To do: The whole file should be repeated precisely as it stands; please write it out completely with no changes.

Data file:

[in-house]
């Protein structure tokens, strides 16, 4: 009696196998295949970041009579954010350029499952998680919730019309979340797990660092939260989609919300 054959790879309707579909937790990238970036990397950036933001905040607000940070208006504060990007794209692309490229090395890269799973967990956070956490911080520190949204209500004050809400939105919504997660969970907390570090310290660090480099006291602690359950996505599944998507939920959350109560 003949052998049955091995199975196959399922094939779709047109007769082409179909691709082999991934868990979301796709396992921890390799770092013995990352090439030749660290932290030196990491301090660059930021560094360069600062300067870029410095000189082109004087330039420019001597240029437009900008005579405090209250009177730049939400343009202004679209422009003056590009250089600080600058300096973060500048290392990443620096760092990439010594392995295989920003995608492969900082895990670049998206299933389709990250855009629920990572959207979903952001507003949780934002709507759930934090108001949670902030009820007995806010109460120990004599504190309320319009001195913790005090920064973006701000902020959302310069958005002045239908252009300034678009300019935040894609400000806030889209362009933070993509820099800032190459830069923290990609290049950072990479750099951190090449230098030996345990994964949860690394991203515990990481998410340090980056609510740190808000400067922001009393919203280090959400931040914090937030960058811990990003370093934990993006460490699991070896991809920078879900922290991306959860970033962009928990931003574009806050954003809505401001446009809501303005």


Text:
[in-house]
């Protein structure tokens, strides 16, 4: 009696196998295949970041009579954010350029499952998680919730019309979340797990660092939260989609919300 054959790879309707579909937790990238970036990397950036933001905040607000940070208006504060990007794209692309490229090395890269799973967990956070956490911080520190949204209500004050809400939105919504997660969970907390570090310290660090480099006291602690359950996505599944998507939920959350109560 003949052998049955091995199975196959399922094939779709047109007769082409179909691709082999991934868990979301796709396992921890390799770092013995990352090439030749660290932290030196990491301090660059930021560094360069600062300067870029410095000189082109004087330039420019001597240029437009900008005579405090209250009177730049939400343009202004679209422009003056590009250089600080600058300096973060500048290392990443620096760092990439010594392995295989920003995608492969900082895990670049998206299933389709990250855009629920990572959207979903952001507003949780934002709507759930934090108001949670902030009820007995806010109460120990004599504190309320319009001195913790005090920064973006701000902020959302310069958005002045239908252009300034678009300019935040894609400000806030889209362009933070993509820099800032190459830069923290990609290049950072990479750099951190090449230098030996345990994964949860690394991203515990990481998410340090980056609510740190808000400067922001009393919203280090959400931040914090937030960058811990990003370093934990993006460490699991070896991809920078879900922290991306959860970033962009928990931003574009806050954003809505401001446009809501303005």